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SOC246 Lecture 3

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Markus Schafer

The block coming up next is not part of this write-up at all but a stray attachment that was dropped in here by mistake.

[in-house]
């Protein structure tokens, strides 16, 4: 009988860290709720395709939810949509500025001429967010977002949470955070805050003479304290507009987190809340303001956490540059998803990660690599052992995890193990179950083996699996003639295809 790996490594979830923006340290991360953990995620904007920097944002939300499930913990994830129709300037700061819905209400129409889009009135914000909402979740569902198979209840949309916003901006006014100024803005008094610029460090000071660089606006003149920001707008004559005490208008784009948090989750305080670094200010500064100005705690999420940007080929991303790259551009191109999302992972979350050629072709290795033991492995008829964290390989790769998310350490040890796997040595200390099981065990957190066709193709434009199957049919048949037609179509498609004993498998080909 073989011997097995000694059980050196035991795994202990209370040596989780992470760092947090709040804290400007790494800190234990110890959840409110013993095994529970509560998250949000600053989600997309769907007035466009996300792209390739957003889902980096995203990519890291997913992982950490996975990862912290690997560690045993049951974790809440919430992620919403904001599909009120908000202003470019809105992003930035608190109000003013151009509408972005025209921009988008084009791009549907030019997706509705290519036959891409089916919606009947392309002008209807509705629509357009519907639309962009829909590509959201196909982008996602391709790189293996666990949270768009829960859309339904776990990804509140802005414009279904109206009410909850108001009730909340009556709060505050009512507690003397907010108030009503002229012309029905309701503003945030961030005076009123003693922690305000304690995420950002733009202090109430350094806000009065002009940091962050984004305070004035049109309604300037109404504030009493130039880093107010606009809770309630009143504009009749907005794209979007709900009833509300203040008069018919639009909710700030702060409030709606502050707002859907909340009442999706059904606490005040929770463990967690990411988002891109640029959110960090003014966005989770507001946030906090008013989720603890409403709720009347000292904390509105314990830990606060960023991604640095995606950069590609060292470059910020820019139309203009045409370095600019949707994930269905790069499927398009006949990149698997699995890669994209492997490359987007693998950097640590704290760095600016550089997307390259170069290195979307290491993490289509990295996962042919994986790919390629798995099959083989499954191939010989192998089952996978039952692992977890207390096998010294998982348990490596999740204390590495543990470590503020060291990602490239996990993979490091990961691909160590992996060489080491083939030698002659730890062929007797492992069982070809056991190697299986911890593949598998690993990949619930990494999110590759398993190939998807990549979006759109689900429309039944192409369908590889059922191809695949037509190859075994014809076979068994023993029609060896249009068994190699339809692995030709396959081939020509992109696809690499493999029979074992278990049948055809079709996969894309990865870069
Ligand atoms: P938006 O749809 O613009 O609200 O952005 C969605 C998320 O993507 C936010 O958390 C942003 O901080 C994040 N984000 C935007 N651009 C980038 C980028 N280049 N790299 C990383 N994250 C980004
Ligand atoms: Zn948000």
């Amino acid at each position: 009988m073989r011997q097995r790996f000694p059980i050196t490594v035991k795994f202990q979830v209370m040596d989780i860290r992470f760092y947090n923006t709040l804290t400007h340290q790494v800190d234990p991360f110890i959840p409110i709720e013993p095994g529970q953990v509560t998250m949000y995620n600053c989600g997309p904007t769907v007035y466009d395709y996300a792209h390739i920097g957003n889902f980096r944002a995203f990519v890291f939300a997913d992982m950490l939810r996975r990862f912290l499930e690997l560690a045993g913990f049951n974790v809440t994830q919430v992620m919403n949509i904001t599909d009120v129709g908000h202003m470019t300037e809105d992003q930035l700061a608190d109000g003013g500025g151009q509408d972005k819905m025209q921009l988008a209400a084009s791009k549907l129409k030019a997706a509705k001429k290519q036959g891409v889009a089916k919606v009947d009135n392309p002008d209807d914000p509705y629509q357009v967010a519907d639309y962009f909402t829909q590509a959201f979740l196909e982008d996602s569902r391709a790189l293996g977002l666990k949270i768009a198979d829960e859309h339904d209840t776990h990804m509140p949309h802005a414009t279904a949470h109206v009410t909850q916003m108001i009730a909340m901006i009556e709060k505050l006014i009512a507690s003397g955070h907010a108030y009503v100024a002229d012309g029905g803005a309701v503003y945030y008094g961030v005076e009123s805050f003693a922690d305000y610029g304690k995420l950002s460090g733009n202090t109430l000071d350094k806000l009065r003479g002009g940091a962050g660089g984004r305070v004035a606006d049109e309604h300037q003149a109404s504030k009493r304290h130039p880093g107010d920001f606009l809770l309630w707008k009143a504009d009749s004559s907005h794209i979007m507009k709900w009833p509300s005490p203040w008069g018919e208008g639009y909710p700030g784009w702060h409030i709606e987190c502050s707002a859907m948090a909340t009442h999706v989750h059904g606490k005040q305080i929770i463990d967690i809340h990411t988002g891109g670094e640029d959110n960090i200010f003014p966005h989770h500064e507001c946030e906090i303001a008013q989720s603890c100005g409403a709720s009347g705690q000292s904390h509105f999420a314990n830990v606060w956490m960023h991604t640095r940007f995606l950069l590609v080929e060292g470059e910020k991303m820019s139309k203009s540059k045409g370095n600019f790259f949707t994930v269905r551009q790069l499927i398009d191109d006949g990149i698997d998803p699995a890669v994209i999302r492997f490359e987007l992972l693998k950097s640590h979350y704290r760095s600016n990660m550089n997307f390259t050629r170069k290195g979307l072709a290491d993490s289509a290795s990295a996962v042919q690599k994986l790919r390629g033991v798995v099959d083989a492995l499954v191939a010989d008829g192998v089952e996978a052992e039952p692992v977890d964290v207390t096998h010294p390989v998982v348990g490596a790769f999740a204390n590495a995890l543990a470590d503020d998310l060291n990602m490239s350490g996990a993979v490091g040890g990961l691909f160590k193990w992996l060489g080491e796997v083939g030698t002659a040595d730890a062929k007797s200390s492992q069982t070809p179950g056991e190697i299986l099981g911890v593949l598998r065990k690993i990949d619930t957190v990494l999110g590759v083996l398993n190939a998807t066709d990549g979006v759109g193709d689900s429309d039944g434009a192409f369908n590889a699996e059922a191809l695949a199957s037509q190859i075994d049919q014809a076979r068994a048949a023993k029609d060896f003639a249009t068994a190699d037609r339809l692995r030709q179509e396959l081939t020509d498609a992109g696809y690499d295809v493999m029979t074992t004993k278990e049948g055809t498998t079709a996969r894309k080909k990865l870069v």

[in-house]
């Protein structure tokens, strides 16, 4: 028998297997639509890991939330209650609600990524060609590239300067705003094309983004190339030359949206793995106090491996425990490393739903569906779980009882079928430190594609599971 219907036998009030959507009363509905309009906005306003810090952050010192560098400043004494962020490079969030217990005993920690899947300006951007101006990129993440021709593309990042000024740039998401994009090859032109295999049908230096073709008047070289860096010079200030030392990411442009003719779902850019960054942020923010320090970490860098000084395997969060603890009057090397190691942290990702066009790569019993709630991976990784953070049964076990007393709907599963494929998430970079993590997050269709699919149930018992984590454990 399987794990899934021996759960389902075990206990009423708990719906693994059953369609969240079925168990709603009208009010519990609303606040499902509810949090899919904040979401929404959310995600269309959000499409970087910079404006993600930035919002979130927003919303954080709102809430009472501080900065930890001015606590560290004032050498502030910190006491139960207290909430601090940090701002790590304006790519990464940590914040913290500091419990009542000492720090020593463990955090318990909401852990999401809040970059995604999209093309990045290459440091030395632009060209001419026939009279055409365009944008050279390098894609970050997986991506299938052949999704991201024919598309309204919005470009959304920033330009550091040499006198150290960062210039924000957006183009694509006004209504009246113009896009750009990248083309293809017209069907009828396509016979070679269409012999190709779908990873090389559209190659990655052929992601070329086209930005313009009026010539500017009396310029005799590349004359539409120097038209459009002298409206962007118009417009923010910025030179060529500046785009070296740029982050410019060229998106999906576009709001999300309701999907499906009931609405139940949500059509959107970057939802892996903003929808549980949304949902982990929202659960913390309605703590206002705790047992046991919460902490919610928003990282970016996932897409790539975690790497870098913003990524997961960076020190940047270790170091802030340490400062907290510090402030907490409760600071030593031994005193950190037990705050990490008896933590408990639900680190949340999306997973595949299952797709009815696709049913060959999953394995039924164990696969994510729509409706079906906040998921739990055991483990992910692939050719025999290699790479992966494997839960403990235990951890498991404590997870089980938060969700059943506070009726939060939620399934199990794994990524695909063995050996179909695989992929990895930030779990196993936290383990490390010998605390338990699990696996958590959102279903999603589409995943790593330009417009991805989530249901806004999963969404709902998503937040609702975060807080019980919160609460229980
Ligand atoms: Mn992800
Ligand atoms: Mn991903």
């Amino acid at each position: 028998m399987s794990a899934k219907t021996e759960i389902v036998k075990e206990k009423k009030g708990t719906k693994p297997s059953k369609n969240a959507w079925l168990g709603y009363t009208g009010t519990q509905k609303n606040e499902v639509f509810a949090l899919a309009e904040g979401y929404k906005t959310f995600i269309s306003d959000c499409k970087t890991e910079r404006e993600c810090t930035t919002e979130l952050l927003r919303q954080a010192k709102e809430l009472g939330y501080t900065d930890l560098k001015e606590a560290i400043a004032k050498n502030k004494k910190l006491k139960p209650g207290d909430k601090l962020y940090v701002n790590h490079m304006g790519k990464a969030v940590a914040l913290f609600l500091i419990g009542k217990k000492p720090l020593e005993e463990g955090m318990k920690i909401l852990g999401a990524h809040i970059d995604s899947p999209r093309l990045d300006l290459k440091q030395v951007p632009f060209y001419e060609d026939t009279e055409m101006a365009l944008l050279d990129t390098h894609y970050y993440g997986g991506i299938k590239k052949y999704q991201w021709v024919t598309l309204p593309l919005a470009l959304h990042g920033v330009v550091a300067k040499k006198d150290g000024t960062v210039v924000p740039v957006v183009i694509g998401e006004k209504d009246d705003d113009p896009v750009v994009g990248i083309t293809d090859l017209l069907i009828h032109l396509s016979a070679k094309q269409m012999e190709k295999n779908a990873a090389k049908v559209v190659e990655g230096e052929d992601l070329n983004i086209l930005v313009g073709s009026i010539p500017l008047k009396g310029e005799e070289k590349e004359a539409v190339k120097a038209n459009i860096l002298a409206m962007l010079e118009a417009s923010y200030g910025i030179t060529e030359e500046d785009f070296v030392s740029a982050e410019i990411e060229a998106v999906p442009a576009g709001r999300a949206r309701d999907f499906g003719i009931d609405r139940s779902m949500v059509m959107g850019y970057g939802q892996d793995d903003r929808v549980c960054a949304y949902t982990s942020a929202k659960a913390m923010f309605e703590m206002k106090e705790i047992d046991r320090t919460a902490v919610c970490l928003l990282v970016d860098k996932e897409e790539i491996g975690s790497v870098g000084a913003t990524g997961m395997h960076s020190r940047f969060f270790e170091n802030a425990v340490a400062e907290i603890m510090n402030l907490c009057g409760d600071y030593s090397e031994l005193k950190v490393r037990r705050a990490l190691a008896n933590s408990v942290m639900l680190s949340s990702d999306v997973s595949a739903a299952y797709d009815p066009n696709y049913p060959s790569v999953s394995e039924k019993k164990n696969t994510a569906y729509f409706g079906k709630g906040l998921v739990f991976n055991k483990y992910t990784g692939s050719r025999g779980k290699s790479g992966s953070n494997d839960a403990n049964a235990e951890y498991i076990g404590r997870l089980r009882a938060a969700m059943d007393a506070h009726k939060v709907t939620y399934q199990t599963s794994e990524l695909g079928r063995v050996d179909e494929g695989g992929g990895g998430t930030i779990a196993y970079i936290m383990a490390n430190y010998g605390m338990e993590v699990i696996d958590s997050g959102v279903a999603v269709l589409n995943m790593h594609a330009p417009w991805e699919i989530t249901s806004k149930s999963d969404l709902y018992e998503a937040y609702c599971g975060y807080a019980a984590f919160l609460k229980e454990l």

SOC246 Lecture 3 – September 25, 2012 *Continued from last class Study of life course perspective: desistance fro - 500 delinquent kids 10-17, following them until they were 70 years old - Glueck, in Boston using a longitudinal study - Sociologists Robert Sampson and John Laub - Two groups of delinquent: one group that continued to participate in criminal activity, the other group slowly declined in criminal activity because of changes in roles - Roles during their mid-20s that affected the trend of crime: fatherhood, employment Today’s Lecture - Population aging is o Unprecedented o Pervasive – affects not just one society o Enduring – there no reversal o Profound in its consequences – will have strong implications and consequences, in terms of public health, family, workplaces, all of these social institutions will have to adapt to the changes in population aging Age structure - The number or the proportion of people in various ages in a given population - Usually represented in a graphical image – age pyramid - Women tend to live longer than men do, what we should be aware of is that the lines may look the same for both men and women but this may not necessarily be the case Basic ways to describe an age structure - Mean o Easy to understand o Tend to be skewed very easily - Median o Middle point value o Less easily skewed o Demographers typically use the median - Mode o Most commonly occurring age o Typically not used by demographers - Proportions o What percentage of Canadians are above the age of 65 o Talking about proportions - Ratios (e.g., dependency ratios) o Dependency ratio most common o Age < 15 and 65+ (dependent)/age 15-64 (active) – this is the old age ratio OADR: old age dependency ratio Disadvantages of the dependency ratio - Age does not equal to dependency - In Ellen Gee’s article she outlines that people that are believed to be in dependent age group may actually be active and not dependent at all Short and Long Term Influences on Population Age Structure - Short-term influences: stocks and flows (arrivals and departures) o Population stocks – who is c
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